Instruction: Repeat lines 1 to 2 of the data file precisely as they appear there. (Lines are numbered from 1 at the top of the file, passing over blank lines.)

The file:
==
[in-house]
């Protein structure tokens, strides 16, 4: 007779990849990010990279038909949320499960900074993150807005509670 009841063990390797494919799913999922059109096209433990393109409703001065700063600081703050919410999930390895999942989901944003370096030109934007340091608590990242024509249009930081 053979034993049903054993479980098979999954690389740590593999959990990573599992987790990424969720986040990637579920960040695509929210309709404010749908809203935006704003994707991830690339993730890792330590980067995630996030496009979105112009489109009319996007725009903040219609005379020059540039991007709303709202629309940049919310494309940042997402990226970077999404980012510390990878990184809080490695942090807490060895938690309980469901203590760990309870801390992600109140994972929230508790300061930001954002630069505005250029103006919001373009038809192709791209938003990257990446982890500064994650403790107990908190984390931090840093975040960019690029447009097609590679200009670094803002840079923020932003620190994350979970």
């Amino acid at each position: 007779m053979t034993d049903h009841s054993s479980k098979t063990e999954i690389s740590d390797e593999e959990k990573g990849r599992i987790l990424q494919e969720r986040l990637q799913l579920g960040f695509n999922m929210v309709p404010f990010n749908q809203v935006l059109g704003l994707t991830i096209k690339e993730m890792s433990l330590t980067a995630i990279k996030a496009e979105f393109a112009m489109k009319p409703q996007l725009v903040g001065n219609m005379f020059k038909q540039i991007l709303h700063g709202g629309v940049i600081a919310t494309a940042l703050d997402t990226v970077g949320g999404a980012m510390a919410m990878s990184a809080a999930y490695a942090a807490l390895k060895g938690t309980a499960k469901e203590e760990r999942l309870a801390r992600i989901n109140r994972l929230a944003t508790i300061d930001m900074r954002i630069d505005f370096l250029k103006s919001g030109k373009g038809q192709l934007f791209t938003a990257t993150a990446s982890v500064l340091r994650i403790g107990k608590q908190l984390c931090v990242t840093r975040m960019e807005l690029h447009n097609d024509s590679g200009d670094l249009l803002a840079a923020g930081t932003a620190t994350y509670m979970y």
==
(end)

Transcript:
[in-house]
């Protein structure tokens, strides 16, 4: 007779990849990010990279038909949320499960900074993150807005509670 009841063990390797494919799913999922059109096209433990393109409703001065700063600081703050919410999930390895999942989901944003370096030109934007340091608590990242024509249009930081 053979034993049903054993479980098979999954690389740590593999959990990573599992987790990424969720986040990637579920960040695509929210309709404010749908809203935006704003994707991830690339993730890792330590980067995630996030496009979105112009489109009319996007725009903040219609005379020059540039991007709303709202629309940049919310494309940042997402990226970077999404980012510390990878990184809080490695942090807490060895938690309980469901203590760990309870801390992600109140994972929230508790300061930001954002630069505005250029103006919001373009038809192709791209938003990257990446982890500064994650403790107990908190984390931090840093975040960019690029447009097609590679200009670094803002840079923020932003620190994350979970």